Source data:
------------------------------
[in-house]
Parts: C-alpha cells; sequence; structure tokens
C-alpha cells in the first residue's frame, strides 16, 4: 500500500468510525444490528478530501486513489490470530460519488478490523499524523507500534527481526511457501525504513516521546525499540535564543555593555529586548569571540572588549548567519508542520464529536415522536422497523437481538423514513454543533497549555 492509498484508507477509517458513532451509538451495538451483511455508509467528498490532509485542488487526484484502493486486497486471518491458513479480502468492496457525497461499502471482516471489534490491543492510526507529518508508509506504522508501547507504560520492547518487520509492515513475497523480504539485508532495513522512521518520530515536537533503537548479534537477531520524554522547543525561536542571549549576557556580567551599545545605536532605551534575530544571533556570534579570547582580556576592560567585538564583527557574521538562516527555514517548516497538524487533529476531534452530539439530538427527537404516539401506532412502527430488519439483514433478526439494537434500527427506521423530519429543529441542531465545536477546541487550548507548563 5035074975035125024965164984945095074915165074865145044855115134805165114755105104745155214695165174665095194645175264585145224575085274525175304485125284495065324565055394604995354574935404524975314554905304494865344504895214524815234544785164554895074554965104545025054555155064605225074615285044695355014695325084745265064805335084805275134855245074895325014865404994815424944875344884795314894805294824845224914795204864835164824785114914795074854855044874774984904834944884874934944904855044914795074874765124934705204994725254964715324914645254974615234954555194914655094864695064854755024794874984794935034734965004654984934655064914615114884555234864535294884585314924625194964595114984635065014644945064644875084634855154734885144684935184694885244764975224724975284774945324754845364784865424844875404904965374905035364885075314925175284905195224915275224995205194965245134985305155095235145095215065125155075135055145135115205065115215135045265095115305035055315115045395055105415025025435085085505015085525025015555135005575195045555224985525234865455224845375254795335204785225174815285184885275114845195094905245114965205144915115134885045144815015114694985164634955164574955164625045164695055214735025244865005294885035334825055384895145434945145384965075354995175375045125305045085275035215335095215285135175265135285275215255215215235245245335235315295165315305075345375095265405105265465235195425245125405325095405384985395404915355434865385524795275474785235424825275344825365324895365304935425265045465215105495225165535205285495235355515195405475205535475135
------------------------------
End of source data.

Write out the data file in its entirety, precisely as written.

[in-house]
Parts: C-alpha cells; sequence; structure tokens
C-alpha cells in the first residue's frame, strides 16, 4: 500500500468510525444490528478530501486513489490470530460519488478490523499524523507500534527481526511457501525504513516521546525499540535564543555593555529586548569571540572588549548567519508542520464529536415522536422497523437481538423514513454543533497549555 492509498484508507477509517458513532451509538451495538451483511455508509467528498490532509485542488487526484484502493486486497486471518491458513479480502468492496457525497461499502471482516471489534490491543492510526507529518508508509506504522508501547507504560520492547518487520509492515513475497523480504539485508532495513522512521518520530515536537533503537548479534537477531520524554522547543525561536542571549549576557556580567551599545545605536532605551534575530544571533556570534579570547582580556576592560567585538564583527557574521538562516527555514517548516497538524487533529476531534452530539439530538427527537404516539401506532412502527430488519439483514433478526439494537434500527427506521423530519429543529441542531465545536477546541487550548507548563 5035074975035125024965164984945095074915165074865145044855115134805165114755105104745155214695165174665095194645175264585145224575085274525175304485125284495065324565055394604995354574935404524975314554905304494865344504895214524815234544785164554895074554965104545025054555155064605225074615285044695355014695325084745265064805335084805275134855245074895325014865404994815424944875344884795314894805294824845224914795204864835164824785114914795074854855044874774984904834944884874934944904855044914795074874765124934705204994725254964715324914645254974615234954555194914655094864695064854755024794874984794935034734965004654984934655064914615114884555234864535294884585314924625194964595114984635065014644945064644875084634855154734885144684935184694885244764975224724975284774945324754845364784865424844875404904965374905035364885075314925175284905195224915275224995205194965245134985305155095235145095215065125155075135055145135115205065115215135045265095115305035055315115045395055105415025025435085085505015085525025015555135005575195045555224985525234865455224845375254795335204785225174815285184885275114845195094905245114965205144915115134885045144815015114694985164634955164574955164625045164695055214735025244865005294885035334825055384895145434945145384965075354995175375045125305045085275035215335095215285135175265135285275215255215215235245245335235315295165315305075345375095265405105265465235195425245125405325095405384985395404915355434865385524795275474785235424825275344825365324895365304935425265045465215105495225165535205285495235355515195405475205535475135